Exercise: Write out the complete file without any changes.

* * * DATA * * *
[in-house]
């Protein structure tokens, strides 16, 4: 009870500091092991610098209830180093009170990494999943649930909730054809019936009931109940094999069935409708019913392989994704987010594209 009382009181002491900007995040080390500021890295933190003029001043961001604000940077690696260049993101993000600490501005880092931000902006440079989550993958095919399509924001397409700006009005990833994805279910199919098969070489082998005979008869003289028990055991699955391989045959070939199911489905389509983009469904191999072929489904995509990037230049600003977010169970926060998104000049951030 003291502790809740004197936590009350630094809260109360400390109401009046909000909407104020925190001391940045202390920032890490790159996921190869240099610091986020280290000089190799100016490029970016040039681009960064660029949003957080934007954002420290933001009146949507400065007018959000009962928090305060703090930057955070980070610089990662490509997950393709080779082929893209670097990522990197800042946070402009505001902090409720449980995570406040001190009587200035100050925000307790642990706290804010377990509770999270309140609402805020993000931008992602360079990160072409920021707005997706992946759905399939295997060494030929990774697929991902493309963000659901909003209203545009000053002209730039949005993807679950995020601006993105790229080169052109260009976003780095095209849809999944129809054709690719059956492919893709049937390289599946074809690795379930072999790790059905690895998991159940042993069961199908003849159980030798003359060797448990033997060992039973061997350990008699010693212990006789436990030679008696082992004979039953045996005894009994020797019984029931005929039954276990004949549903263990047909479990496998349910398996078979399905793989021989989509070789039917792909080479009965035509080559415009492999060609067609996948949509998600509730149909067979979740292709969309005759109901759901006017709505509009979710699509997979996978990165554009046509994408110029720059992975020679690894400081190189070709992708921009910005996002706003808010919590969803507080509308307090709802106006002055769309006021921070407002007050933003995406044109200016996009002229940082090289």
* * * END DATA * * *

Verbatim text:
[in-house]
């Protein structure tokens, strides 16, 4: 009870500091092991610098209830180093009170990494999943649930909730054809019936009931109940094999069935409708019913392989994704987010594209 009382009181002491900007995040080390500021890295933190003029001043961001604000940077690696260049993101993000600490501005880092931000902006440079989550993958095919399509924001397409700006009005990833994805279910199919098969070489082998005979008869003289028990055991699955391989045959070939199911489905389509983009469904191999072929489904995509990037230049600003977010169970926060998104000049951030 003291502790809740004197936590009350630094809260109360400390109401009046909000909407104020925190001391940045202390920032890490790159996921190869240099610091986020280290000089190799100016490029970016040039681009960064660029949003957080934007954002420290933001009146949507400065007018959000009962928090305060703090930057955070980070610089990662490509997950393709080779082929893209670097990522990197800042946070402009505001902090409720449980995570406040001190009587200035100050925000307790642990706290804010377990509770999270309140609402805020993000931008992602360079990160072409920021707005997706992946759905399939295997060494030929990774697929991902493309963000659901909003209203545009000053002209730039949005993807679950995020601006993105790229080169052109260009976003780095095209849809999944129809054709690719059956492919893709049937390289599946074809690795379930072999790790059905690895998991159940042993069961199908003849159980030798003359060797448990033997060992039973061997350990008699010693212990006789436990030679008696082992004979039953045996005894009994020797019984029931005929039954276990004949549903263990047909479990496998349910398996078979399905793989021989989509070789039917792909080479009965035509080559415009492999060609067609996948949509998600509730149909067979979740292709969309005759109901759901006017709505509009979710699509997979996978990165554009046509994408110029720059992975020679690894400081190189070709992708921009910005996002706003808010919590969803507080509308307090709802106006002055769309006021921070407002007050933003995406044109200016996009002229940082090289």